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Logo of nihpaAbout Author manuscriptsSubmit a manuscriptNIH Public Access; Author Manuscript; Accepted for publication in peer reviewed journal;
 
Meas Sci Technol. Author manuscript; available in PMC May 11, 2010.
Published in final edited form as:
Meas Sci Technol. Jan 2009; 20(1): 1–11.
doi:  10.1088/0957-0233/20/1/015805
PMCID: PMC2867358
NIHMSID: NIHMS196632
An optical coherence tomography (OCT)-based air jet indentation system for measuring the mechanical properties of soft tissues
Yan-Ping Huang,1 Yong-Ping Zheng,1,2 Shu-Zhe Wang,1 Zhong-Ping Chen,3 Qing-Hua Huang,1 and Yong-Hong He4
1Department of Health Technology and Informatics, Hong Kong Polytechnic University, Hong Kong, People’s Republic of China
2Research Institute of Innovative Products and Technologies, Hong Kong Polytechnic University, Hong Kong, People’s Republic of China
3Beckman Laser Institute, University of California Irvine, Irvine, CA, USA
4Graduate School at Shenzhen, Tsinghua University, Shenzhen, People’s Republic of China
Yong-Ping Zheng: ypzheng/at/ieee.org; Qing-Hua Huang: hti.huang/at/polyu.edu.hk
A novel noncontact indentation system with the combination of an air jet and optical coherence tomography (OCT) was presented in this paper for the quantitative measurement of the mechanical properties of soft tissues. The key idea of this method is to use a pressure-controlled air jet as an indenter to compress the soft tissue in a noncontact way and utilize the OCT signals to extract the deformation induced. This indentation system provides measurement and mapping of tissue elasticity for small specimens with high scanning speed. Experiments were performed on 27 silicone tissue-mimicking phantoms with different Young’s moduli, which were also measured by uniaxial compression tests. The regression coefficient of the indentation force to the indentation depth (N mm−1) was used as an indicator of the stiffness of tissue under air jet indentation. Results showed that the stiffness coefficients measured by the current system correlated well with the corresponding Young’s moduli obtained by conventional mechanical testing (r = 0.89, p < 0.001). Preliminary in vivo tests also showed that the change of soft tissue stiffness with and without the contraction of the underlying muscles in the hand could be differentiated by the current measurement. This system may have broad applications in tissue assessment and characterization where alterations of mechanical properties are involved, in particular with the potential of noncontact micro-indentation for tissues.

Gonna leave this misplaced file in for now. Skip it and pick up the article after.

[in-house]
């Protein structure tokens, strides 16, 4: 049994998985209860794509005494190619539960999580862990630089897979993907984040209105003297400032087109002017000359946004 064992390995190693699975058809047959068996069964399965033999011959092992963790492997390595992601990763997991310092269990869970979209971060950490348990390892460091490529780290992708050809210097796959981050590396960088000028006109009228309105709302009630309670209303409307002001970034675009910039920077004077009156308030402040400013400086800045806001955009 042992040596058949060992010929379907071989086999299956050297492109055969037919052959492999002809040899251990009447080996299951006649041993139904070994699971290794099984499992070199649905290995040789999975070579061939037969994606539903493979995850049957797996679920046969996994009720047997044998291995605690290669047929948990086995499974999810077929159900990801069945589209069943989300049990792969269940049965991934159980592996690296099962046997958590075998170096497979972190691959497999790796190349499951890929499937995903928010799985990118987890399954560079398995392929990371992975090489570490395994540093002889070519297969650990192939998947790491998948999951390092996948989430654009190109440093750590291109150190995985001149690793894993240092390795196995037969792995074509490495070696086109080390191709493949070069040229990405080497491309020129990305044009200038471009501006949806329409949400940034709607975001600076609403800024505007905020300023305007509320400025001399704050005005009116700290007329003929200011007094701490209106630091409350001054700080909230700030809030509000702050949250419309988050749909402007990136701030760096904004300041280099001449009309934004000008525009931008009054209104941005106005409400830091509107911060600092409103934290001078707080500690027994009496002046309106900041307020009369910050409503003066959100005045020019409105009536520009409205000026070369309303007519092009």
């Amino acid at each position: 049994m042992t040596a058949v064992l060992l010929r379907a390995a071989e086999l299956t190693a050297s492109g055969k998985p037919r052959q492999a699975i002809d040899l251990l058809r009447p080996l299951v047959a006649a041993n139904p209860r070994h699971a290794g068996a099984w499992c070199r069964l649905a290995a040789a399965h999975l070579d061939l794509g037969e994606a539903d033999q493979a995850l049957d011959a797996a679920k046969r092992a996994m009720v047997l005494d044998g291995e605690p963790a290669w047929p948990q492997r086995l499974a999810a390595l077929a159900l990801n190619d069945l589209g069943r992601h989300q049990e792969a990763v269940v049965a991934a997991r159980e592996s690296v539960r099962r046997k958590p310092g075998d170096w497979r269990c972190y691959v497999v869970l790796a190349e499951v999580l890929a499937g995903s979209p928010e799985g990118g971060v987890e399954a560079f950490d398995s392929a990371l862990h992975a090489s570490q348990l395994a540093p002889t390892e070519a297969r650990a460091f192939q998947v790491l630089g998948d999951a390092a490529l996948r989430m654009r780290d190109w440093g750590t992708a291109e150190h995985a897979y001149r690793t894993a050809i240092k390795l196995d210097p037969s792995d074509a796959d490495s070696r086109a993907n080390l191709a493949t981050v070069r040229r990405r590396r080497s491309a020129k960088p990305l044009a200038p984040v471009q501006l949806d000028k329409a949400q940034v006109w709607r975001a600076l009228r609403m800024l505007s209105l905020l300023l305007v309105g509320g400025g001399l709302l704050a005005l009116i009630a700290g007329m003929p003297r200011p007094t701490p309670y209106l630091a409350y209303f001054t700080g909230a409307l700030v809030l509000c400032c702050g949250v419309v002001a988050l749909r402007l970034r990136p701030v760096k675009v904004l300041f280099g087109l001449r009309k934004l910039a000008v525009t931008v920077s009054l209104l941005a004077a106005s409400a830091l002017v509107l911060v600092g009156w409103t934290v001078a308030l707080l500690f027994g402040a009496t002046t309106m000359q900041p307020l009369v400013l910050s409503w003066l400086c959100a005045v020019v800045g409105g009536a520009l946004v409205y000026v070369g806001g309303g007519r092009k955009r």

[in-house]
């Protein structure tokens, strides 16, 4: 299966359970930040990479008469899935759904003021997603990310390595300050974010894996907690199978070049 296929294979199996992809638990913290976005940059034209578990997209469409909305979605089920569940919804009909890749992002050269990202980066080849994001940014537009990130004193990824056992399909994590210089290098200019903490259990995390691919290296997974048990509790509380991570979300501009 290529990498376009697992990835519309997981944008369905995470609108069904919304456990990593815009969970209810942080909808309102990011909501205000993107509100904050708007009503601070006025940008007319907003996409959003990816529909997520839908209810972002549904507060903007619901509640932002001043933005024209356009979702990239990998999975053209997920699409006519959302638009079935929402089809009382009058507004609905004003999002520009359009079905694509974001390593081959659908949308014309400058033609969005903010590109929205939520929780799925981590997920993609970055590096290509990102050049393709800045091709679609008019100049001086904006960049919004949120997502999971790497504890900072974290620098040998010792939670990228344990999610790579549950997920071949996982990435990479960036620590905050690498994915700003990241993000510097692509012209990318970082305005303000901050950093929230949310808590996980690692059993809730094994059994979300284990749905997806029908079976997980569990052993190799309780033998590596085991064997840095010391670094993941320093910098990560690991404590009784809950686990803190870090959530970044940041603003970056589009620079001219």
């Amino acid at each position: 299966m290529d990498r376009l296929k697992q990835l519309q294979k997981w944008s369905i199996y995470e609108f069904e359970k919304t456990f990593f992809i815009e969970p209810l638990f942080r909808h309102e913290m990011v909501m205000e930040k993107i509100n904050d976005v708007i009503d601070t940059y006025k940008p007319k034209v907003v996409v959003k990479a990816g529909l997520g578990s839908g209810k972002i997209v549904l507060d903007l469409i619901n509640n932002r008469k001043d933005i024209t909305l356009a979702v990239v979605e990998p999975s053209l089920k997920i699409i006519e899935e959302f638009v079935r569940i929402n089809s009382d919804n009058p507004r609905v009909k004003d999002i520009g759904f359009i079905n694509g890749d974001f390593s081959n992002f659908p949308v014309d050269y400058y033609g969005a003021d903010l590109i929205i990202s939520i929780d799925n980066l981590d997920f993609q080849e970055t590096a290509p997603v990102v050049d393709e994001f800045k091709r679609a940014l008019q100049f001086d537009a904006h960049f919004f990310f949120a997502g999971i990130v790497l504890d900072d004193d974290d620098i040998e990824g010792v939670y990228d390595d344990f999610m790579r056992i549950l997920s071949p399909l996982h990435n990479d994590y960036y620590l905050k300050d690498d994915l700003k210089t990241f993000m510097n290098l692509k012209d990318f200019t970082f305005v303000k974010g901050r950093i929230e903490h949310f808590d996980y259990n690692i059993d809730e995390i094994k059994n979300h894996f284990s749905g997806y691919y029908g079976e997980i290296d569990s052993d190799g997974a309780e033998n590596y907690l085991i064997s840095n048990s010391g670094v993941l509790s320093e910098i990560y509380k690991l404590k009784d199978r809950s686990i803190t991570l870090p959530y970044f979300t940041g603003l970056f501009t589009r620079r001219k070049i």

Keywords: indentation, ultrasound indentation, soft tissue, elasticity, air jet, optical coherence tomography
In many tissue pathologies such as fibrosis, edema and cancers in breast, liver and prostate, change of mechanical properties [14] is a common phenomenon observed by clinicians or patients themselves using hand palpation. However, the hand palpation method is qualitative, at most semi-quantitative (such as the scoring system from the palpation impression), thus limiting its use in quantitative and objective studies. In the last two decades, in order to find optimal modalities for disease diagnosis and tissue assessment, more and more researchers have put efforts in developing quantitative and objective approaches in the field of elasticity measurement and imaging based on ultrasound [515], MRI [16] or optical [1722] measurements with the help of some kind of mechanical disturbances caused to the tissues including compression, indentation, suction, vibration or acoustic radiation.
Indentation is currently one of the most frequently used techniques to measure the biomechanical properties of soft tissues [23, 24]. Indentation, due to a small contact area with the tested objective, has the advantages of no necessity to excise the particular tissue, which is almost impossible for a standard uniaxial compression test, thus allowing its especial use for in vivo applications. A traditional indentation system used a rigid indenter to compress the tissue in order to characterize the mechanical properties of soft tissue using the relationship between force and deformation. However, usually no thickness information could be obtained directly from the indentation test. Tissue thickness is an important parameter for the diagnosis of some tissue pathologies such as cartilage degeneration [25], and is also an important factor for the calculation of tissue stiffness because this is included in the boundary condition of the theoretical analysis of the indentation test [23]. The thickness was usually measured by extra post-test methods such as the needle probe penetration [26]. To address this issue, Zheng and Mak [7] developed a portable ultrasound indentation system, which used the ultrasound transducer itself as an indenter. The system is capable of measuring both the initial thickness and stiffness. Due to its easy operation and a relatively compact profile fit for clinical operations, this ultrasound indentation system has been successfully applied in the assessment of a variety of tissues in vivo, including muscular tissues [27], residual limb tissues [28], diabetic foot plantar tissues [29], neck tissue fibrosis induced by radiotherapy [30, 31], hypertrophic scar tissues [32, 33] and carpal tunnel ligament [34]. Similar ultrasound indentation has also been used for the assessment of articular cartilage [35, 36].